Used as a synthetic rubber adhesive, the material data safety sheet indicates that contact cement contains solvent naphitha, acetone, toluene, synthetic rubber, various resins and hexane as ingredients. With this combination of ingredients, contact cement meets the Occupational Safety and Health Administration's definition of a hazardous material. The emergency overview warns it is an extremely flammable liquid with vapors that may cause a flash fire. Along with being flammable, there are other potential health effects from exposure to contact cement.
OSHA sets the guidelines that workers should follow to protect against harmful reactions when using hazardous materials. The potential effects of eye exposure to contact cement include irritation, redness, tearing and blurred vision. First-aid measures, when you get contact cement in your eyes, require that you flush them gently with water for at least 15 minutes. After this continuous rinsing, seek immediate medical attention or assistance.
With prolonged or repeated skin exposure to contact cement, a worker can experience dry skin with the additional symptoms of redness, burning, drying and cracking. Another potential risk to skin includes burns. The first-aid treatments for skin exposure include removing any contaminated clothing and washing the affected area with soap and water. If symptoms continue, get immediate medical attention. Wash contaminated clothing before wearing it again.
Upon ingesting this product, gastrointestinal irritation, nausea, diarrhea and vomiting can occur. With vomiting, there is the increased possibility of aspiration of the cement into the lungs, which can produce a fatal condition of chemical lung inflammation. First-aid measures for swallowing contact cement include immediate consultation with a physician or poison control center, and keeping the person from vomiting. Do not leave the individual unattended or give him anything by mouth. If the victim falls unconscious or becomes drowsy, lie him on his left side with his head down.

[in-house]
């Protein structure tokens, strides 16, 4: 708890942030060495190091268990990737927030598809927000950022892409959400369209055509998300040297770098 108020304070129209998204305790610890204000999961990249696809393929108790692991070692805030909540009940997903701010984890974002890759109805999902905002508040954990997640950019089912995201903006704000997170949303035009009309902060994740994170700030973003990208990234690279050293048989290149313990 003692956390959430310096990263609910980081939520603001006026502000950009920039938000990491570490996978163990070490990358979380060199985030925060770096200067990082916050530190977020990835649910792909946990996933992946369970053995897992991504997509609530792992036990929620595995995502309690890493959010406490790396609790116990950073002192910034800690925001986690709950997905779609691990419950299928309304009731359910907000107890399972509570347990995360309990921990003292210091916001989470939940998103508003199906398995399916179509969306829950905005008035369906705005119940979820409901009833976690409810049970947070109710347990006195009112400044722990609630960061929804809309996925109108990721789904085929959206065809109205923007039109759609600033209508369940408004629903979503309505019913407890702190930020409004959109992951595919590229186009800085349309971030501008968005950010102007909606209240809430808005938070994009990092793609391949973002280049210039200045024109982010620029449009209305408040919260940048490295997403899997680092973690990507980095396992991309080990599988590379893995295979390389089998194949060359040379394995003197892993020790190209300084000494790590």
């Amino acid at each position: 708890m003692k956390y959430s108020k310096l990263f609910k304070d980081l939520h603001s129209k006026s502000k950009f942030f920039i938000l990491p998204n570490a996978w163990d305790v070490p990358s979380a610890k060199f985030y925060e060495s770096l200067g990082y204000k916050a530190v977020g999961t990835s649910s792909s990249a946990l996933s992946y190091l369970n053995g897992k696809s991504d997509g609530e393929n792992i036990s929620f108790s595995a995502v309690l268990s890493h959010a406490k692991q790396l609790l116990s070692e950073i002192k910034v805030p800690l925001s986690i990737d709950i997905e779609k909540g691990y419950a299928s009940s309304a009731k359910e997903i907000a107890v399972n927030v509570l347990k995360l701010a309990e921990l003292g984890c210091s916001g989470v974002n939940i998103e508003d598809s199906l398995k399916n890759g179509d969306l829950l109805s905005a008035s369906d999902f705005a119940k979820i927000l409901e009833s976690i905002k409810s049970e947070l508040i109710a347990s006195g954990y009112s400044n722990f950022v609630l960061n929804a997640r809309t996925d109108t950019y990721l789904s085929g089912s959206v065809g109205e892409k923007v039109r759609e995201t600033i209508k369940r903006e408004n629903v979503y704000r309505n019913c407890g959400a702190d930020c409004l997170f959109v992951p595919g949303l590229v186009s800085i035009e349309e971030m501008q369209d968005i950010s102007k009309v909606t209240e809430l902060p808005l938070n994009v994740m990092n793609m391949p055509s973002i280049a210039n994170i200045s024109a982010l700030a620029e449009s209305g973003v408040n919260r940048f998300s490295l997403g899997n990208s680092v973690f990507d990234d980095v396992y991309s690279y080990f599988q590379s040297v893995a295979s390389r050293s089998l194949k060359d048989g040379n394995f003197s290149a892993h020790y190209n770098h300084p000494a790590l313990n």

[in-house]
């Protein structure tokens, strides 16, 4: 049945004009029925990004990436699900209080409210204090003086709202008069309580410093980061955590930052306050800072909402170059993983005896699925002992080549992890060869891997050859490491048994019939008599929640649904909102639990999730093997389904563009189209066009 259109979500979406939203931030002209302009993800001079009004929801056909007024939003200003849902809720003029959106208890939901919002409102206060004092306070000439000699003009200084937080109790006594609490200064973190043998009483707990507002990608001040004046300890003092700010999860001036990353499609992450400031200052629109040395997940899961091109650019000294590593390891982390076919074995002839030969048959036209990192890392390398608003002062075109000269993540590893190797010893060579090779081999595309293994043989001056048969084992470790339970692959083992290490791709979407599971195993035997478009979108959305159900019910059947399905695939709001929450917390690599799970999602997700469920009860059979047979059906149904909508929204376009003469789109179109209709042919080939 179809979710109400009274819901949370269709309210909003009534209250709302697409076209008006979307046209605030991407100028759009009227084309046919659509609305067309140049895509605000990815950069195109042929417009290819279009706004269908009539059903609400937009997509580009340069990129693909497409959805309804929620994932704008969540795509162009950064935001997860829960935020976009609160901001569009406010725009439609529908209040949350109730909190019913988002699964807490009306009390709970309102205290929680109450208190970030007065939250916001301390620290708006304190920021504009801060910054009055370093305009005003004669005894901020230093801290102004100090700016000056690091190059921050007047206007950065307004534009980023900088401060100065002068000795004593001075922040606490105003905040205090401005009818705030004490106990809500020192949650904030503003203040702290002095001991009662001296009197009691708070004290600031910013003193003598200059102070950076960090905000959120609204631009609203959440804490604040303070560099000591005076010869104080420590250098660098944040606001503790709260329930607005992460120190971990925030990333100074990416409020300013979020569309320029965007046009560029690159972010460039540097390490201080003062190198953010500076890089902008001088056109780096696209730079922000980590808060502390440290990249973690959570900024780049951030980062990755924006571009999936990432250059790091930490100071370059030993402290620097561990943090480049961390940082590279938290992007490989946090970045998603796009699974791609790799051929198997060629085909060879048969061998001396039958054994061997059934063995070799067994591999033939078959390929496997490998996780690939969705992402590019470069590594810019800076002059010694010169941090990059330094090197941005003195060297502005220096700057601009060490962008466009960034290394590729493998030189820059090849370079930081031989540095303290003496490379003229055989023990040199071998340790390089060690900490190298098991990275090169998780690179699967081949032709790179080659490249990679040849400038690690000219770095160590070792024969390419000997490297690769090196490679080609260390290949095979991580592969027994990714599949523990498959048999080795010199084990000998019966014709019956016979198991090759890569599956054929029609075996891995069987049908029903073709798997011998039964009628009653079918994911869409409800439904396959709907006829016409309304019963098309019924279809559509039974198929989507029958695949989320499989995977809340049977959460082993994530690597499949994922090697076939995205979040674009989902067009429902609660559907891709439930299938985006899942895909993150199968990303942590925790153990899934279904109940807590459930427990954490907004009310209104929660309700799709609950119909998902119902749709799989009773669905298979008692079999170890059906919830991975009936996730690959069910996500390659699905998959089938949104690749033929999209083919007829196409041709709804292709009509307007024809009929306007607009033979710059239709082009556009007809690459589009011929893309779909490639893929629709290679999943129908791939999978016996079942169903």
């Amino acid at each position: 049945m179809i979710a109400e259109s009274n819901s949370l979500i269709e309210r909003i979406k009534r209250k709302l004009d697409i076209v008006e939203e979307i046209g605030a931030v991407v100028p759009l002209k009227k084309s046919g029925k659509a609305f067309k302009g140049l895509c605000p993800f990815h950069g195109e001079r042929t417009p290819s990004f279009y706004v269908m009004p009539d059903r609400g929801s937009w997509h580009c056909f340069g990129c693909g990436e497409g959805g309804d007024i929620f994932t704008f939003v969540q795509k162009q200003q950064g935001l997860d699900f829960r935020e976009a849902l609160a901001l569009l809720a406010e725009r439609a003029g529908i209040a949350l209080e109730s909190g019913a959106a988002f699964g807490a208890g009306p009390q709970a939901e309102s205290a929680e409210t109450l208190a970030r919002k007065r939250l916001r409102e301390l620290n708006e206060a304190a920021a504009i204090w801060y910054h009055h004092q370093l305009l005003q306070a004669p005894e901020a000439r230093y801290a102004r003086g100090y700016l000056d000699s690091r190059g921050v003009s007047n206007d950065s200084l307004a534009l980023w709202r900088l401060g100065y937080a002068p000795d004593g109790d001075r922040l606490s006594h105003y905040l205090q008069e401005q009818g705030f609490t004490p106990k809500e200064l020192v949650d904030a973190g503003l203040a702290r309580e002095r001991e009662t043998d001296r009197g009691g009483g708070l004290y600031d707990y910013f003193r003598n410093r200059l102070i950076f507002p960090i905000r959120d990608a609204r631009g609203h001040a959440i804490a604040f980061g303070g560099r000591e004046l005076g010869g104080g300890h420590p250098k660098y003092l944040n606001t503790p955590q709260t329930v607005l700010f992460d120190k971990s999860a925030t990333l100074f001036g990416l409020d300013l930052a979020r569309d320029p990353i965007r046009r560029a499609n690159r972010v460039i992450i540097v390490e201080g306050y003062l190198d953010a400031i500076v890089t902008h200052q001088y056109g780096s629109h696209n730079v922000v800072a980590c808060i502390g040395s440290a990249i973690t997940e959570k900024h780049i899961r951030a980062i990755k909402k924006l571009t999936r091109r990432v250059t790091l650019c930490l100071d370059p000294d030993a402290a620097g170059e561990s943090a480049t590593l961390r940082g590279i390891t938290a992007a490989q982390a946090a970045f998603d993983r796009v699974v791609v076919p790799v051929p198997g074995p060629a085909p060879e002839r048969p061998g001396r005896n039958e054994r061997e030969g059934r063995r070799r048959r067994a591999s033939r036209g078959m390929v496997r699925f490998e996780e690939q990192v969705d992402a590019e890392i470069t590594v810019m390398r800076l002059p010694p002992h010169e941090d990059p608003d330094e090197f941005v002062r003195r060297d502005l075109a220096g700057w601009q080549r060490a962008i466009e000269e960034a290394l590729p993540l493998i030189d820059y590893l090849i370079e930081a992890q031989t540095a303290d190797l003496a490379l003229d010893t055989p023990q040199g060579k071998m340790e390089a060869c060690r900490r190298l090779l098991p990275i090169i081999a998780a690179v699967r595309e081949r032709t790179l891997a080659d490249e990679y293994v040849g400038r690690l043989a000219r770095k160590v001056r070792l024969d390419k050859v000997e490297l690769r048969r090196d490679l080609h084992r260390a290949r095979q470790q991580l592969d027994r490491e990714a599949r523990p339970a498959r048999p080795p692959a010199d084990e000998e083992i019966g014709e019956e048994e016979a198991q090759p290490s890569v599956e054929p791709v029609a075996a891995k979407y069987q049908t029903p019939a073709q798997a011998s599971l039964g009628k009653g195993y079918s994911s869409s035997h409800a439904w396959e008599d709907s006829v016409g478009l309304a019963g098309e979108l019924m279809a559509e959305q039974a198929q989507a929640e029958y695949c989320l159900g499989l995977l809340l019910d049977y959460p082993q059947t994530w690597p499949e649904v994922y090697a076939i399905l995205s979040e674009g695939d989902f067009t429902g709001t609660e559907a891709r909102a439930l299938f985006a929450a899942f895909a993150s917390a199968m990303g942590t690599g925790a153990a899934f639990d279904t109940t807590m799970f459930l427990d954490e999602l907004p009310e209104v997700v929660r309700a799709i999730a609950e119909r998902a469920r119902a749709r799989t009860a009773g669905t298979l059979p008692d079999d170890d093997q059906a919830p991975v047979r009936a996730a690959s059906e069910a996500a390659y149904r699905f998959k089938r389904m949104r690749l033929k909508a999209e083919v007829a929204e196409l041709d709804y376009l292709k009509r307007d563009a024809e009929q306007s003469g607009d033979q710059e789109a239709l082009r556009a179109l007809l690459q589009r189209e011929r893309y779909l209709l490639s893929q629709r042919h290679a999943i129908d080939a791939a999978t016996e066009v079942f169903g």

Excessive inhalation of contact cement vapors can cause nasal and respiratory irritation, acute nervous system depression, fatigue, weakness, nausea, headache and dizziness. Immediately move the victim to fresh air and seek medical attention. Keep the victim warm and quiet, covering him with a blanket. Provide oxygen if breathing is difficult or labored. If the victim stops breathing, administer CPR.
Under the Occupational Health and Safety Act, OSHA requires that business owners with 10 or more employees maintain a safe and healthy workplace. This includes training employees in the use of hazardous chemicals and personal protection equipment. Additionally, OSHA requires that employers provide MSDS binders for easy employee access and hang signage that indicates specific hazards. Employers must also maintain work-related injury and illness logs; employers who fail to comply with OSHA standards may be subject to fines and penalties.
- United States Department of Labor Occupational Safety and Health Administration: OSHA Enforcement
- United States Department of Labor Occupational Safety and Health Administration: OSHA Laws and Regulations
- United States Department of Labor Occupational Safety and Health Administration: Industry Group 289: Miscellaneous Chemical Products
- Photo Credit TonyLomas/iStock/Getty Images
The Effects of Breathing Antifreeze Fumes
Antifreeze, a combination of water, ethylene glycol and other chemicals, is used in all types of vehicles to prevent radiator fluid from...
How to Remove Contact Cement Once It Has Cured
Contact cement doesn't cure. You can always soften it with heat or a solvent and scrape or scrub it off.
How to Get Rubber Cement Off Skin
Rubber cement is an adhesive with countless uses. However, when working with rubber cement, you might accidentally get some on your skin,...